“Every time that I ride past, present and future I step forth knowing that I am not just doing this for me but also for all of those in my community who did not think it possible to see an African American girl not only riding on a horse, but striving to compete amongst the best.”
In summer 2020 we launched our 1st Annual $5,000+ Diversity Scholarship with the support of generous donors, inviting minority equestrians to contribute to the discussion of diversity and inclusion in equestrian sport. It is the mission of this annual bursary, which we intend to expand in coming years, to call for, encourage, elevate and give a platform to minority voices in a space where they are underrepresented.
How do we build a more diverse, inclusive and accessible sport? In the coming weeks we will explore this question alongside many of the 27 Scholarship recipients as they share with us their essays in full. Collectively, their perspectives coalesce into a body of work that will no doubt help inform a viable path forward for equestrian sport, and we are committed to connecting their actionable ideas with the public as well as leaders and stakeholders of the sport.
Today we welcome Malachi Hinton. More voices: Caden Barrera | Madison Buening | Anastasia Curwood | Deonte Sewell | Dawn Edgerton-Cameron | Jordyn Hale | Jen Spencer | Aki Joy Maruyama | Julie Upshur | Leilani Jackson | Dana Bivens | Muhammed Shahroze Rehman | Katherine Un | Mitike Mathews
When this sphere of diversity and inclusion awareness began to sweep throughout our nation and consequently our equestrian community it brought out both a sea of overwhelming emotions and thankfulness from within me. I have felt at times that I have been a lone traveler, relying on an indescribable love for horses that pushed me to compete and persevere within the sport of showjumping. With the support of my mother and other members of the African American community I have been blessed with opportunities which allowed me to reach into this sport and instill this passion within my heart. So, every time that I ride past, present, and future I step forth knowing that I am not just doing this for me but also for all of those in my community who did not think it possible to see an African American girl not only riding on a horse, but striving to compete amongst the best.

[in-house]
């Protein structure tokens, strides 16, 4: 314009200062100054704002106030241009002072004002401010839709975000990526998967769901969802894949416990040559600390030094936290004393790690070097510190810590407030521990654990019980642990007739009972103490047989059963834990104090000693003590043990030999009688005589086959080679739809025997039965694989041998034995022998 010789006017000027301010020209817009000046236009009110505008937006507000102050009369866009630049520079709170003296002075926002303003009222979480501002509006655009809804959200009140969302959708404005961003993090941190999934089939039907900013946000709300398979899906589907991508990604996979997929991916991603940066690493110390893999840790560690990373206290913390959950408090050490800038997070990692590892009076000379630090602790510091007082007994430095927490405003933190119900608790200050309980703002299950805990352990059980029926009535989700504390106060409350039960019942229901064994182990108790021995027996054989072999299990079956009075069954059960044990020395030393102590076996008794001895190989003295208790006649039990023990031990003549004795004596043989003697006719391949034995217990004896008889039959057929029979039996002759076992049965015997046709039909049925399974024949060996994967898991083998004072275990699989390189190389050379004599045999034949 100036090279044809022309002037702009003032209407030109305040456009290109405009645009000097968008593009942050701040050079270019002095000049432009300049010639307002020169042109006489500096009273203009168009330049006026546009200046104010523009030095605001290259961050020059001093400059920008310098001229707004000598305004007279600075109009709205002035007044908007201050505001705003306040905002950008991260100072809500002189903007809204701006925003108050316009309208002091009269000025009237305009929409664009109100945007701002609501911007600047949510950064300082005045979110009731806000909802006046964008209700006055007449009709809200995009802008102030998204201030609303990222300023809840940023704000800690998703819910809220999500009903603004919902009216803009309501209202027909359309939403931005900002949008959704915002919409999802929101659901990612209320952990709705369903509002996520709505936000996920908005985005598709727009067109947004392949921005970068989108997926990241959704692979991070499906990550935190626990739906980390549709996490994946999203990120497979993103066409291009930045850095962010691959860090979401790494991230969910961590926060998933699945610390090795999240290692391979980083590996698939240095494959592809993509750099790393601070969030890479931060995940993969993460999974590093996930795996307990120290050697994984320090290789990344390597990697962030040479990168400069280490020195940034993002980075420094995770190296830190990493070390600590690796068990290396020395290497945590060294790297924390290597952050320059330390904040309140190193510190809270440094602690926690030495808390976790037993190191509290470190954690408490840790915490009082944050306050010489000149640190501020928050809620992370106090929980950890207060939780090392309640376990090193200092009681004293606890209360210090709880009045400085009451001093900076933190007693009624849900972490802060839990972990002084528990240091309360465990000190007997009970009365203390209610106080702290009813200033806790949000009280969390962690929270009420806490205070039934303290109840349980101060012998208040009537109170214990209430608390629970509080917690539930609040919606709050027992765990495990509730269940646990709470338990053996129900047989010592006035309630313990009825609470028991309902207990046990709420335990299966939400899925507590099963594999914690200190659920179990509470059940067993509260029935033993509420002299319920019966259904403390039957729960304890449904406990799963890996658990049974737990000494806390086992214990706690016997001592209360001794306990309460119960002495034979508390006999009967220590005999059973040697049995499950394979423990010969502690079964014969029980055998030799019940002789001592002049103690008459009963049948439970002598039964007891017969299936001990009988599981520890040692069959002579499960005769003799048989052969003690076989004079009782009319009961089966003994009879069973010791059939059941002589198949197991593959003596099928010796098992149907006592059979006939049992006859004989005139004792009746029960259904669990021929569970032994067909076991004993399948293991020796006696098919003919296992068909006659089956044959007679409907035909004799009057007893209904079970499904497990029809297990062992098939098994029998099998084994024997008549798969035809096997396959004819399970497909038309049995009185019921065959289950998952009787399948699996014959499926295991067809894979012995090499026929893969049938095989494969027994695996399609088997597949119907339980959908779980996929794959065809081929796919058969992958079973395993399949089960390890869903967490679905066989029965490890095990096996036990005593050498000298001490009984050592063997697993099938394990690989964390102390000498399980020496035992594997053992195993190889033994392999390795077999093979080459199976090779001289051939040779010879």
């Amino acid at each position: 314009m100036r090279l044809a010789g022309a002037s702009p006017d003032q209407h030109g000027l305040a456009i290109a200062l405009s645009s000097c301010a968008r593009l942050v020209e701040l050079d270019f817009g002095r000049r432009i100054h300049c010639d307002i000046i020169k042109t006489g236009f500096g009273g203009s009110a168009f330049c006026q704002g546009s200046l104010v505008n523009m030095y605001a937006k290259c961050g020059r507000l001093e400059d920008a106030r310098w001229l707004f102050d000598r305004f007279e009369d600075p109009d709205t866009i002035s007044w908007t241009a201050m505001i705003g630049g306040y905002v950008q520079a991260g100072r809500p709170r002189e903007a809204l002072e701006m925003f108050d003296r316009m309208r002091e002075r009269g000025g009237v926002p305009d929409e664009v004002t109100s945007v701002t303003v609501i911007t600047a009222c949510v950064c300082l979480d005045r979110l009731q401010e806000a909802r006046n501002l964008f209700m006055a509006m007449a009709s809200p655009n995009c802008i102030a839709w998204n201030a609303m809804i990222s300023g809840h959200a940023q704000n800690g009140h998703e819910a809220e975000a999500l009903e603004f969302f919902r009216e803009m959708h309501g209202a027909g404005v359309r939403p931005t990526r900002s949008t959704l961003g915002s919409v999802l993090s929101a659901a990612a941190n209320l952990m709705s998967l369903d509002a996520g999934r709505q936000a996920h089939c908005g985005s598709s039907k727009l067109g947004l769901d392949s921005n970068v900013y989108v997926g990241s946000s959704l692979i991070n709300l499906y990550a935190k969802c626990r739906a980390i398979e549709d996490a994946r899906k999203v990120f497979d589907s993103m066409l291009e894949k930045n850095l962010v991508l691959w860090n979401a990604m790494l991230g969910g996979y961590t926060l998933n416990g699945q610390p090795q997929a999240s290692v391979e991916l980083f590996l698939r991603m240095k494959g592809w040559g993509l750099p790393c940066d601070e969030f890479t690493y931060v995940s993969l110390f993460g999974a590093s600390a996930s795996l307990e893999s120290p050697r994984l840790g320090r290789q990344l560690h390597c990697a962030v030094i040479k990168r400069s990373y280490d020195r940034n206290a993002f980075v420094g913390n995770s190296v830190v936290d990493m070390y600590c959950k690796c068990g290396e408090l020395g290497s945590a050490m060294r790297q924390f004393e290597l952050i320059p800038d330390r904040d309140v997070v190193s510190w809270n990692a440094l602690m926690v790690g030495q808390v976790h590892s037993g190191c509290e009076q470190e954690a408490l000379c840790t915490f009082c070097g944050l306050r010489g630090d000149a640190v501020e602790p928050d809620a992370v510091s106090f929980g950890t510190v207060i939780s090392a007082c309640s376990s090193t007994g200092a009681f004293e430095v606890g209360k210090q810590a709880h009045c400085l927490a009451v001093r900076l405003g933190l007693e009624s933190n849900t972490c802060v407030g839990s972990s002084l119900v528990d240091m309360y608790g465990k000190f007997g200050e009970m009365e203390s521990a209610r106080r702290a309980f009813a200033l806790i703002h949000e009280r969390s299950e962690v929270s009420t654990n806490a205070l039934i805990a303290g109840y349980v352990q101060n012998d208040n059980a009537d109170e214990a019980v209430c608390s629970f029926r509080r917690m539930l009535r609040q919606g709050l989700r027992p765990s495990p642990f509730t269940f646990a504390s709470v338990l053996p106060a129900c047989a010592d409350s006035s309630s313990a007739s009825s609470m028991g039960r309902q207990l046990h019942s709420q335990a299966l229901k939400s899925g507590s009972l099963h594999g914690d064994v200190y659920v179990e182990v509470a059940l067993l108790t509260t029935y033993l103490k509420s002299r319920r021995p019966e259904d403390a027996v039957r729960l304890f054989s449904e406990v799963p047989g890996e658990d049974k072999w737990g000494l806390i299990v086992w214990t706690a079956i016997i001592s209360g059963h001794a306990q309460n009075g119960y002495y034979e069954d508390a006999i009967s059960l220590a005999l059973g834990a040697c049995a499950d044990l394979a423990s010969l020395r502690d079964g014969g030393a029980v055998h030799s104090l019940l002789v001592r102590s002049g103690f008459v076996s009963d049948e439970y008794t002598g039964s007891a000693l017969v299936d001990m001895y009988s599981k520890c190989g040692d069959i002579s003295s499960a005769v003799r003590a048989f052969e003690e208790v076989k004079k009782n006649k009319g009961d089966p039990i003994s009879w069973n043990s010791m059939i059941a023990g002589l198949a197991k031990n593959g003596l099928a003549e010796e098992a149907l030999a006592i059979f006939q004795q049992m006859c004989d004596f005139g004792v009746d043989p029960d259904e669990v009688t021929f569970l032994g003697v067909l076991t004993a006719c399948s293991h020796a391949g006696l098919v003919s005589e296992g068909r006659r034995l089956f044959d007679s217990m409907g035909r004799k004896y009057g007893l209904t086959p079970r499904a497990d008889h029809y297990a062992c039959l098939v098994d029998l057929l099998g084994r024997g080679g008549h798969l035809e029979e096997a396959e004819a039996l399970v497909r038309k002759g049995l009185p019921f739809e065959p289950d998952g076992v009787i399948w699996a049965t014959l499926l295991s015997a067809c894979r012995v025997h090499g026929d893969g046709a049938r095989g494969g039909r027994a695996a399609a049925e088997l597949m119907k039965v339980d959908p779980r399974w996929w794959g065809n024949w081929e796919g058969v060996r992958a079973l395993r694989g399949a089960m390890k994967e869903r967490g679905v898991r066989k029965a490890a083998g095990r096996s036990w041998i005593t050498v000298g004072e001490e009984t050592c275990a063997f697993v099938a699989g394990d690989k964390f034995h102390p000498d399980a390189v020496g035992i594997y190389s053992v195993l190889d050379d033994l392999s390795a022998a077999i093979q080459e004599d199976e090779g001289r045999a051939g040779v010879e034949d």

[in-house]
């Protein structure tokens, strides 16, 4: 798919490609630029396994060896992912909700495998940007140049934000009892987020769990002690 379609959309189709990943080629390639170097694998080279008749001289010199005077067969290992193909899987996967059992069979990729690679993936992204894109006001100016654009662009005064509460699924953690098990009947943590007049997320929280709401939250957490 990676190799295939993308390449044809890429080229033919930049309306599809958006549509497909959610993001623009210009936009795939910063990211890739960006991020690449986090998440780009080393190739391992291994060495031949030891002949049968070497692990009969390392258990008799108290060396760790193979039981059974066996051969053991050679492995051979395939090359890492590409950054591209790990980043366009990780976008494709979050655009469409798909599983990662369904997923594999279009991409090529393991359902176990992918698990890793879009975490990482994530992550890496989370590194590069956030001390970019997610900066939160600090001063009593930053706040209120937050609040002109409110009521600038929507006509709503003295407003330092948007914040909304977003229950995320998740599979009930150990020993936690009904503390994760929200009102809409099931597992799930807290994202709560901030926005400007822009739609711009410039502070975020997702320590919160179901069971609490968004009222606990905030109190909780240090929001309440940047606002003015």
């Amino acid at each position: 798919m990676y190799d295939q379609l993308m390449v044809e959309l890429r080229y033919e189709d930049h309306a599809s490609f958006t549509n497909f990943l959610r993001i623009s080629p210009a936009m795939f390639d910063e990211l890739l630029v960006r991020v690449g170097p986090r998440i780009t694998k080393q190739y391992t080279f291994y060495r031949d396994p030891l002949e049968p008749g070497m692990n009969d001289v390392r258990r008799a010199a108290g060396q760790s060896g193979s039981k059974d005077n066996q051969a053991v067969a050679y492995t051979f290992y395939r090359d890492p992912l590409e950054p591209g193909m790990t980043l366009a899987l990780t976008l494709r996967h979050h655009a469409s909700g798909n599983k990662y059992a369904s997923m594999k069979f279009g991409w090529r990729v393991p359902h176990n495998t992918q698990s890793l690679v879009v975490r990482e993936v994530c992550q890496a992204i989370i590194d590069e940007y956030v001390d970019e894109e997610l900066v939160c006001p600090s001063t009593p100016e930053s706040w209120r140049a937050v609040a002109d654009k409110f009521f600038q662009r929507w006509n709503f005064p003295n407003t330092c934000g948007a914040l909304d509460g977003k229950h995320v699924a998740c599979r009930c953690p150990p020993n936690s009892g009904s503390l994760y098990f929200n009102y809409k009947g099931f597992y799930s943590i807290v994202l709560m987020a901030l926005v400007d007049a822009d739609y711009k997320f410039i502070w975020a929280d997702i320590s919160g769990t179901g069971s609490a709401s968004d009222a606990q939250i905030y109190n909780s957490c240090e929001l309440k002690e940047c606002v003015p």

At moments I have been so proud of the equestrian community, and at others I have felt utterly disappointed. Due to my skin color I have been mistreated, demeaned, and excluded by members of our equestrian community. Refused common kindness, spoken down to, singled out as merely only capable of the hard labor work that occurs behind the scenes, and even made to feel less than as a child when one person refused to share the same ring with me at one of my first local shows. In that instance as a 10-year -old child, I knew I steered very well and was respectful in the ring and therefore did not fully understand the implications of the person’s actions.
However, as I grew more knowledgeable and aware of my differences, these experiences weighed on me. And as many of my horse friends believe me to be stoic, unphased, and always with a smile, my mother saw the true pressures of my experiences. With every tearful night, she would express her belief that I have been put in this position for a purpose and with that I would wipe my eyes and stand tall once again. Therefore, for me to be the upcoming young rider that I am I could not have done it without my mother, supporters, and the many kind people within the
sport that have been blessed to have met.
All this is to say that I am so excited about the major step that our equestrian community is taking to include and care for everyone within our sport. Together we are standing up to injustices and I cannot be more overjoyed! This is a catalytic moment within our community in which everyone will be made to feel welcomed and appreciated and those who may not have been aware of others’ experiences can now have an insightful glimpse through the eyes of another.